“Game Changers: Stats, Stories and What Communities Are Doing to Protect Young Athletes.” Safe Kids
Worldwide; August 2013. Available at:
https://www.safekids.org/sites/default/files/documents/ResearchReports/game_changers__stats_stories_and_what_communites_are_doing_to_protect_young_athletes.pdf
3 Janda D, The Awakening of a Surgeon: A Family Guide to Preventing Sports Injuries and Death,The Institute for
Preventative Sports Medicine, 2004, p. 208.
4 “Summer sports top injury list,” Orthopedics Today, 2002; 22(6):13
ASPE Office of Health Policy
March 17, 2014
ASPE Issue Brief
Page 4
Common type of injury by sport among
individual age 25 to 40 years
60%
50%
40%
30%
20%
10%
Head
11%
23%
13%
10%
13%
15%
14%
14%
12%
14%
13%
12%
14%
14%
Basketball
Bicycling
Baseball
Soccer
Football
0%
Facial
Shoulder
Finger
Ankle
Knee
Source: ASPE computations from U.S. Consumer Product Safety Commission's National Electronic Injury
Surveillance System for 2012
Direct Medical Charges for Injuries 5
For 25- to 40-year-olds, the estimated average charges for a leg fracture were about $3,403,
while the estimated average charges for an arm fracture were about $7,666 (2011 dollars),
according to 2009-2011 pooled data from the Medical Expenditure Panel Survey. For leg
fractures, 5 percent resulted in medical bills about 4 times greater than the per person average,
while for arm fractures, 5 percent resulted in medical bills 7 times greater than the average. For
those without health insurance, these could be substantial unexpected bills.
Among adolescents between the ages of 10 and 19 years, the estimated average charge for a leg
fracture was about $4,700, while the estimated average charge for an arm fracture was about
$2,900 (2011 dollars). For leg fractures, 5 percent resulted in medical bills 8 times greater than
the average, while for arm fractures, 5 percent resulted in medical bills 4 times greater than the
average.
Estimated charges for dislocations among 10- to 19-year-olds averaged $6,900 and almost
$4,600 for 25 to 40 year olds.
5
The charge estimates are derived using 2009-2011 pooled data from the Medical Expenditure Panel Survey Full
Year Consolidated, Events, and Medical Conditions files. The amounts listed are full established charges for an
event before any adjustments or discounts, which a provider could potentially charge an uninsured patient. The
amounts were adjusted to 2011 dollars using Consumer Price Index.
ASPE Office of Health Policy
March 17, 2014
ASPE Issue Brief
Page 5
Conclusion
While health benefits are derived from sports and recreational activities, there are also risks,
including sports-related injuries. These injuries range from minor sprains and strains to more
serious injuries such as broken bones and concussions. The direct medical bills resulting from
sports injuries are substantial. The costs could be a heavy burden for individuals without health
insurance coverage, who would not only lack protection against out-of-pocket costs but could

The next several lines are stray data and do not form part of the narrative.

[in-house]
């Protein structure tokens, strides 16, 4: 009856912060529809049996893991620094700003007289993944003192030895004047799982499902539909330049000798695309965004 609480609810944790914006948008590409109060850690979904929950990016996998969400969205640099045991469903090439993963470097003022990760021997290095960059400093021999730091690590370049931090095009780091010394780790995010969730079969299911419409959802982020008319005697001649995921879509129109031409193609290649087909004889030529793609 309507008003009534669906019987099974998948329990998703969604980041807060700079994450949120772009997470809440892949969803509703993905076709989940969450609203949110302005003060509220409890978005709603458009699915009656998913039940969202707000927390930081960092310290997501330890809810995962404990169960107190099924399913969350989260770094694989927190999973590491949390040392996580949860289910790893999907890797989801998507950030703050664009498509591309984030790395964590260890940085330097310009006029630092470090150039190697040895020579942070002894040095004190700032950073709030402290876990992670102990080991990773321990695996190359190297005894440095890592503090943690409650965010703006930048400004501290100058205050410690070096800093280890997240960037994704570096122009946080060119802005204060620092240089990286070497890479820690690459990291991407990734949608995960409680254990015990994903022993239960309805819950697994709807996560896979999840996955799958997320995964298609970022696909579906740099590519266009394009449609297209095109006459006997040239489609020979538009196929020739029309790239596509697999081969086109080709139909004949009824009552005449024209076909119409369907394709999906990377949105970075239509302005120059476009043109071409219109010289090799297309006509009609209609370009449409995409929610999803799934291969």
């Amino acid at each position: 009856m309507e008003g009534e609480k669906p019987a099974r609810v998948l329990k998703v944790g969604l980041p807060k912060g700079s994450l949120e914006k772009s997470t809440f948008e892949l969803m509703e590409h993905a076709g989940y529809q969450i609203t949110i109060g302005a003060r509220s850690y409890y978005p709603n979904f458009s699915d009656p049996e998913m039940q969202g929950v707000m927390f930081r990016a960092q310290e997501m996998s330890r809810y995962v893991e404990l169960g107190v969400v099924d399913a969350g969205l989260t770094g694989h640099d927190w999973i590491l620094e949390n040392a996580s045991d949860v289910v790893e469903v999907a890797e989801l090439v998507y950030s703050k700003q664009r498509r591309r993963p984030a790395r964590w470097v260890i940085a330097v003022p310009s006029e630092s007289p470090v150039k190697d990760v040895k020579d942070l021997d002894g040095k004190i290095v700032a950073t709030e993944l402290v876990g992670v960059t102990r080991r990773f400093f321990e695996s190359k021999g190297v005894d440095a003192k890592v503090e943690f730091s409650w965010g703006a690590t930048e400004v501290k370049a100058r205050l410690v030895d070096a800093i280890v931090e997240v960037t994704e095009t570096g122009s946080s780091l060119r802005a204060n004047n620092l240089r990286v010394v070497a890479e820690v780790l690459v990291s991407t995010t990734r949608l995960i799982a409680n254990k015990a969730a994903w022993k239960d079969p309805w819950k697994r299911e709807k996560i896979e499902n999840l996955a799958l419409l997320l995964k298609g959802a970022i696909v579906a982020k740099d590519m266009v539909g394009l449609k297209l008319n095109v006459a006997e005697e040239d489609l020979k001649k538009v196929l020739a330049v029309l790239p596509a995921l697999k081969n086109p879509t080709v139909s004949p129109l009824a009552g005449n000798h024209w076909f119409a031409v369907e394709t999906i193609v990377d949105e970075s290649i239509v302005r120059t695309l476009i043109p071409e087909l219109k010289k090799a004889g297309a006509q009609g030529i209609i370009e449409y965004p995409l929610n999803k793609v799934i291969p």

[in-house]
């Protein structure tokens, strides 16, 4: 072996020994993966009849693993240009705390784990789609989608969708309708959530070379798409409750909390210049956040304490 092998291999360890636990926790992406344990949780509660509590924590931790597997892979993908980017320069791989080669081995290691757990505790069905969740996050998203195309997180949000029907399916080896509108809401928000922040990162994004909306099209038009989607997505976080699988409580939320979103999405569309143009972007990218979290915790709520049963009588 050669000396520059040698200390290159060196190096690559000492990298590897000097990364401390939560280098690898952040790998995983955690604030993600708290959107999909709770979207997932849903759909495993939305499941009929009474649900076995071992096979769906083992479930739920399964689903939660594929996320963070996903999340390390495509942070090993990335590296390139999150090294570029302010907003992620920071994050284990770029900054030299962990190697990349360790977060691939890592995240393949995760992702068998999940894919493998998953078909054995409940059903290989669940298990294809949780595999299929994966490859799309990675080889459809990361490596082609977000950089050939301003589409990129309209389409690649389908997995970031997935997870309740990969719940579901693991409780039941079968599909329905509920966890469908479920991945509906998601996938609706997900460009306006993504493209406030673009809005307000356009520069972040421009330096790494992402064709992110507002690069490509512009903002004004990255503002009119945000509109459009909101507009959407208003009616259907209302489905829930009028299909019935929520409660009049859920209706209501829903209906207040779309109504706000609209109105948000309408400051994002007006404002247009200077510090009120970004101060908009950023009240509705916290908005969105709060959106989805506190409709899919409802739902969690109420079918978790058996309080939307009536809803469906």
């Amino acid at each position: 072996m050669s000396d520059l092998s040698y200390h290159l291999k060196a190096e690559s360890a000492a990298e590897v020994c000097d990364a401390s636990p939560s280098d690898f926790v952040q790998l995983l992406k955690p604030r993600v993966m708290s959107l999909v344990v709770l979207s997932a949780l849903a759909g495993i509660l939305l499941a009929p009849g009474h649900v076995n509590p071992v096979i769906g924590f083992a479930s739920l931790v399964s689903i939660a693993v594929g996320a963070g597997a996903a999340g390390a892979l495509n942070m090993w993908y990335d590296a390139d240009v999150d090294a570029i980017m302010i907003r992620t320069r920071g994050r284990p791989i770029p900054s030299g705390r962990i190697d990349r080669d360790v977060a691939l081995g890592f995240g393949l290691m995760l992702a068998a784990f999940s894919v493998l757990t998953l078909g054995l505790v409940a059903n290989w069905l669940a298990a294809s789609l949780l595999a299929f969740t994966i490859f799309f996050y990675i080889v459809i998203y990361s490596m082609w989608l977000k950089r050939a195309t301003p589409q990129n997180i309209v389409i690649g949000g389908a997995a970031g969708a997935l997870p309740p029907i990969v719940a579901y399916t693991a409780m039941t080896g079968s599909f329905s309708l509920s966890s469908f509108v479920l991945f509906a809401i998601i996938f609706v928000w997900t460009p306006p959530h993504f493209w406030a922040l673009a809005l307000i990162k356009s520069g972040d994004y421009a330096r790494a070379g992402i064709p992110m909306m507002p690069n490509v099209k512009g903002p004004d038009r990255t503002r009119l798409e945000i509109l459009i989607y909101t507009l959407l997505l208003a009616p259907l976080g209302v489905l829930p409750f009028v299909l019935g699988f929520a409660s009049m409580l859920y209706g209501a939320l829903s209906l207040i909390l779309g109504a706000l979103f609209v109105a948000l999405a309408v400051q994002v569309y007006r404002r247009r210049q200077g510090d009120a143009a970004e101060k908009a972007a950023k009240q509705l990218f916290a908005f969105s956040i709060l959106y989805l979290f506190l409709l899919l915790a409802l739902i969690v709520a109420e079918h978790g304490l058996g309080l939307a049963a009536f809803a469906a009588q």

also be forced to pay providers’ full stated charges, rather than the discounted prices generally
offered to those with insurance.
The incidence and expenses associated with common sports injuries demonstrate that even
healthy and active adults can experience unanticipated and unaffordable health care costs.
Fortunately, health care coverage is available at https://www.healthcare.gov/ and many
uninsured Americans qualify for financial help paying for health insurance under the Affordable
Care Act. 6
Table 1: Average Charges for Selected Injuries, by Age Category
Type of Injury
10-19 year olds
25-40 year olds
Fracture of Leg
$4,689
$3,403
Fracture of Arm
$2,871
$7,666
Sprains and Strains
$2,294
$3,175
Dislocation
$6,942
$4,575
Data Source: 2009-2011 Pooled Medical Expenditure Panel Survey Full Year Consolidated, Events, and Medical
Conditions files.
Note: These are examples of medical charges that people without health insurance may face for
such services.
6
Laura Skopec and Emily Gee, Fifty-Six Percent of the Uninsured Could Pay $100 or Less Per Month for Coverage
in 2014, ASPE Issue Brief, September 2013 (http://aspe.hhs.gov/health/reports/2013/Uninsured/ib_uninsured.cfm);
Laura Skopec and Emily R. Gee, Nearly 5 in 10 Uninsured Single Young Adults Eligible for the Health Insurance
Marketplace Could Pay $50 or Less Per month for Coverage in 2014, ASPE Research Brief, October 2013
(http://aspe.hhs.gov/health/reports/2013/UninsuredYoungAdults/rb_uninsuredyoungadults.cfm); Emily R.
Gee, Eligible Uninsured African Americans: 6 in 10 Could Receive Health Insurance Marketplace Tax Credits,
Medicaid or CHIP, ASPE Issue Brief, December 2013
(http://aspe.hhs.gov/health/reports/2013/UninsuredAfricanAmericans/ib_UninsuredAfricanAmericans.cfm); Emily
R. Gee, Eligible Uninsured Latinos: 8 in 10 Could Receive Health Insurance Marketplace Tax Credits, Medicaid Or
CHIP, ASPE Research Brief, February 11, 2014
(http://aspe.hhs.gov/health/reports/2013/UninsuredLatinos/rb_uninsuredLatinos.pdf).
ASPE Office of Health Policy
March 17, 2014
`